Caution must be taken to ensure that this information is absolutely correct. Journalists should get over the idea of scooping information from one another and be more involved with the accurate reporting of this information. Only when this direction in media has been taken will I rely more upon the news outlets where I get my information.

By spreadsheet — On Nov 30, 2010

While it is an honor to get a scoop in the world of journalism and media, it is absolutely imperative that we remember the validity of information when reporting a scoop is absolutely valid. Doing fact checking is essential. The problem with reporting on the scoop is that we are rushed to do so because we want to be the first people to actually report information to the general public. This can often result in the reporting of false information or not all of the facts.

Editors in the world of media must make decisions on whether or not to publish the information and how fast do so because you have to be certain that the complete story is being told. This is less of a problem with an online report because the articles can be changed almost instantaneously. If a new piece of information comes in from the police department about a suspect's name, or descriptions, a newspaper organization that reports news will be able to more effectively get that information out immediately online.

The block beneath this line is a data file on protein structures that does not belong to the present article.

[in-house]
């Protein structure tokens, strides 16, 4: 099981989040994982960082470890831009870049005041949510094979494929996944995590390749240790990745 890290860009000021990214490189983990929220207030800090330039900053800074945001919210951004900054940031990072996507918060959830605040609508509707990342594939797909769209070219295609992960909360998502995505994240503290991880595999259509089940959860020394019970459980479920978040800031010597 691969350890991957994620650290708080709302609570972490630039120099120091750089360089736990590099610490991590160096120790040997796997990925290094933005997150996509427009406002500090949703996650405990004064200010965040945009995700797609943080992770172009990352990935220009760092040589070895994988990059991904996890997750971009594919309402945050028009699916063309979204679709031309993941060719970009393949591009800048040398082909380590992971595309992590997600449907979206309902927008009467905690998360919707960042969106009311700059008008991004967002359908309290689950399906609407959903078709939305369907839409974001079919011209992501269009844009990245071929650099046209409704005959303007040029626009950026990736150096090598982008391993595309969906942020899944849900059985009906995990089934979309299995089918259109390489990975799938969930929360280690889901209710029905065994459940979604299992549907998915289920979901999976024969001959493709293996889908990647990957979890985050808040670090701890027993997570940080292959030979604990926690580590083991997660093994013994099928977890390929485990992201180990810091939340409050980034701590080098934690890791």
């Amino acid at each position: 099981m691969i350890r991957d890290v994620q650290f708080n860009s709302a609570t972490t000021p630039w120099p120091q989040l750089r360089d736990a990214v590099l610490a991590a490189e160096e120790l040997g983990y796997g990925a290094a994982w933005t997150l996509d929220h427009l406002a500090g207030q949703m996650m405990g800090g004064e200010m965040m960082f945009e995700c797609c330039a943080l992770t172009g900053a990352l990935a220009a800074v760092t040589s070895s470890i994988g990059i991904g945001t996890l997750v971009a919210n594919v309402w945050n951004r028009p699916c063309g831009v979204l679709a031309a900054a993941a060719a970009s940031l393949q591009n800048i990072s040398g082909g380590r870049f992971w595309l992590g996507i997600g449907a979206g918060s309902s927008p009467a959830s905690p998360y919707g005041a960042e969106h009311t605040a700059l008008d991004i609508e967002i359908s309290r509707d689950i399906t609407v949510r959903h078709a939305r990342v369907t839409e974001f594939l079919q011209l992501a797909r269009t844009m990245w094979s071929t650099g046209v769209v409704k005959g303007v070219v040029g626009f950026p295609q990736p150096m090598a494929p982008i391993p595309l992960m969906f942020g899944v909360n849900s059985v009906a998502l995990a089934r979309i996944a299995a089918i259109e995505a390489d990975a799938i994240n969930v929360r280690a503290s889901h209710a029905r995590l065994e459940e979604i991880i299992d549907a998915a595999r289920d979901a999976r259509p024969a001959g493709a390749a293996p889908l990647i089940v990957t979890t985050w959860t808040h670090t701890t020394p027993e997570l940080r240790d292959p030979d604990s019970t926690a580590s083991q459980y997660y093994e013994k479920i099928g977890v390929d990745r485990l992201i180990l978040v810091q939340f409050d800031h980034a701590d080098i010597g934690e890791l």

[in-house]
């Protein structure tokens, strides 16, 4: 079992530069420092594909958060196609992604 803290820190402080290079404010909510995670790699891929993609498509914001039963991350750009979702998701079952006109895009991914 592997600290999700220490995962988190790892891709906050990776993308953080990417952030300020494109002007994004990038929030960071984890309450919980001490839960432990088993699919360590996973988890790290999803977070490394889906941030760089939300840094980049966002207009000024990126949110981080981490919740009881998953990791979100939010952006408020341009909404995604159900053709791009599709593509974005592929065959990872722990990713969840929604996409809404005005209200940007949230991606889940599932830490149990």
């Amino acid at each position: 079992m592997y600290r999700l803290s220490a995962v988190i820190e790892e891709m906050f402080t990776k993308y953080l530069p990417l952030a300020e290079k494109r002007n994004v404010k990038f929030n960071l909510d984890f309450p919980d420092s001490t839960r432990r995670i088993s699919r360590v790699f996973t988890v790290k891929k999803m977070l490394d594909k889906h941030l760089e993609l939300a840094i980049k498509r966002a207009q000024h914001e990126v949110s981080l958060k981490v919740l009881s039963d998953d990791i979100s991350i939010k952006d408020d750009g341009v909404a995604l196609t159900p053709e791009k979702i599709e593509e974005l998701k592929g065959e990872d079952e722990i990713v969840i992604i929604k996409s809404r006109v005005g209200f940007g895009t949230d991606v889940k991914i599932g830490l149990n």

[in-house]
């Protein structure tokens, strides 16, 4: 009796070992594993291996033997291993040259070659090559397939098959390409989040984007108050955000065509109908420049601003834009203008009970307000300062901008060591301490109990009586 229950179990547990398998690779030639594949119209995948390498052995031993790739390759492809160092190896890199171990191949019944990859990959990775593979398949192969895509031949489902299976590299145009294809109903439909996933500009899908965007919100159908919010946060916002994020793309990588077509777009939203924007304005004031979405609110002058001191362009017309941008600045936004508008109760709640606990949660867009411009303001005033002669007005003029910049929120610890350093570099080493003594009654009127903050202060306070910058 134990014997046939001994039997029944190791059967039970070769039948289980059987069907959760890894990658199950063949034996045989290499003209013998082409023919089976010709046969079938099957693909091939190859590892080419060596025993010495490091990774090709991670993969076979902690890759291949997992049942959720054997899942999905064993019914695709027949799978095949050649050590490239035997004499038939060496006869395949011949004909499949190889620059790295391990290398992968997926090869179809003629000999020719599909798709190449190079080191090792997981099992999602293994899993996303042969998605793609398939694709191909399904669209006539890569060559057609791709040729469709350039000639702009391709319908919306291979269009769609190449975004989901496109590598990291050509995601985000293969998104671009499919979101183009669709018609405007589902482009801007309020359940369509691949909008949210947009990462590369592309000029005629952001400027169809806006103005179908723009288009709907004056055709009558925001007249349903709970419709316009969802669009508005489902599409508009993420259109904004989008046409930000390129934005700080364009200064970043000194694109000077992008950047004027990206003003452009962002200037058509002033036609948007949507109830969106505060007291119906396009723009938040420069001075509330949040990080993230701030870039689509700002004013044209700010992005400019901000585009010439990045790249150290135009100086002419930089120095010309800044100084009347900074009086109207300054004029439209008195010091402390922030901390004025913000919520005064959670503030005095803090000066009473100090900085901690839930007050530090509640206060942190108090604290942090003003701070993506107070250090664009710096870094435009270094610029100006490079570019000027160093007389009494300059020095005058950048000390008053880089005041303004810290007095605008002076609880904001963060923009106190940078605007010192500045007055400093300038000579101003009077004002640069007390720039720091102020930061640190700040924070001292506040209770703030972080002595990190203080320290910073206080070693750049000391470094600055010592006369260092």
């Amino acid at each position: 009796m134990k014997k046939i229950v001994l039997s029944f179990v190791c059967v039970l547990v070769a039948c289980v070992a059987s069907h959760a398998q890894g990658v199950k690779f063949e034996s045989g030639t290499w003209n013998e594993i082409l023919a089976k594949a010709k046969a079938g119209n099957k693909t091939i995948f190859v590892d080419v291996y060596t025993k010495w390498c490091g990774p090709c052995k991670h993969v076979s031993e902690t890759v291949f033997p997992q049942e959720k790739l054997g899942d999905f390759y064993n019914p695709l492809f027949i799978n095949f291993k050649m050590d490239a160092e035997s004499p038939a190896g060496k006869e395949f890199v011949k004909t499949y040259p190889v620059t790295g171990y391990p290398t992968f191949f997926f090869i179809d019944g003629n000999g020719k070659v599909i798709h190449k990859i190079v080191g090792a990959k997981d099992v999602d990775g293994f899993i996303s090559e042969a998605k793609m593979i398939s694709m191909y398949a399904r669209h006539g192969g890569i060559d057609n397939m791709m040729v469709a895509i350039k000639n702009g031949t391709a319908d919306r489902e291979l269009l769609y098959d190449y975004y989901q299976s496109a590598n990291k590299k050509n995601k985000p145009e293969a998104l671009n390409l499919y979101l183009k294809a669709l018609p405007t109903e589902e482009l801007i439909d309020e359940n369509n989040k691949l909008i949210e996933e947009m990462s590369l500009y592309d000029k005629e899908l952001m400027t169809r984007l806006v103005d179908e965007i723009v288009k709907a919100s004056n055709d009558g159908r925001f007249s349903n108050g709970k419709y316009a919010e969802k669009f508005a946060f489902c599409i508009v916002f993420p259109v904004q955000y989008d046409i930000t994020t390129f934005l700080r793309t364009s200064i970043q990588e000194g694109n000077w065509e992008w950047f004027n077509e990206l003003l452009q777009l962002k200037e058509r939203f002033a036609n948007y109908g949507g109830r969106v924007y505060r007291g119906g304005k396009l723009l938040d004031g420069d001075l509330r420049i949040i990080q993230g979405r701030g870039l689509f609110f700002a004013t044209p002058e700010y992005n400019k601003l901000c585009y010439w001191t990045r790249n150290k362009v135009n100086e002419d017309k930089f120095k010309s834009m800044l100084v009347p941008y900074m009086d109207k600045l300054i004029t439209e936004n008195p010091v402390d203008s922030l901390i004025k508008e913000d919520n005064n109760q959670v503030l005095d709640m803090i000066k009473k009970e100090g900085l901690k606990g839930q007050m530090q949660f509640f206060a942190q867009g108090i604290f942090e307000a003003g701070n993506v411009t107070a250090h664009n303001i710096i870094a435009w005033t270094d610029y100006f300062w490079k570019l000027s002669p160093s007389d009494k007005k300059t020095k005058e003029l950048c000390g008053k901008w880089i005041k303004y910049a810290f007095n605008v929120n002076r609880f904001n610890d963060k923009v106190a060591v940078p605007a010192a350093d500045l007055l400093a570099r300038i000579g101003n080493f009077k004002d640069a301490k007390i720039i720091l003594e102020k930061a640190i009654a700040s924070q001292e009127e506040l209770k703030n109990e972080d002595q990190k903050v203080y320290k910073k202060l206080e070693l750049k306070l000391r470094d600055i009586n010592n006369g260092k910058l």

If the scoop is printed in an actual paper format for the first time, the news organization must wait until the next publication to be able to update the article. This is one example of how online publishing has actually overcome the constraints of paper publishing. At the same time, paper publishing also has the reliability needed for absolute certainty because of the fact that it is only published on paper once. This is something to take into consideration when you evaluate the quality of news that you received from organizations they seek it from.

By GraniteChief — On Nov 29, 2010

When I was in college and on the student newspaper, it was always a challenge among my fellow colleagues and I to get the scoop on the local newspaper. This spot of competing with the professional level journalists really enticed us to work as hard as we possibly could. And when we did manage to get the scoop, we would always get the praise of our fellow journalists. It would also keep the local newspapers journalists on their toes. After all, if a local student newspaper could get the scoop on something that they were being paid a salary to cover, it would seriously question their effectiveness as a professional reporter.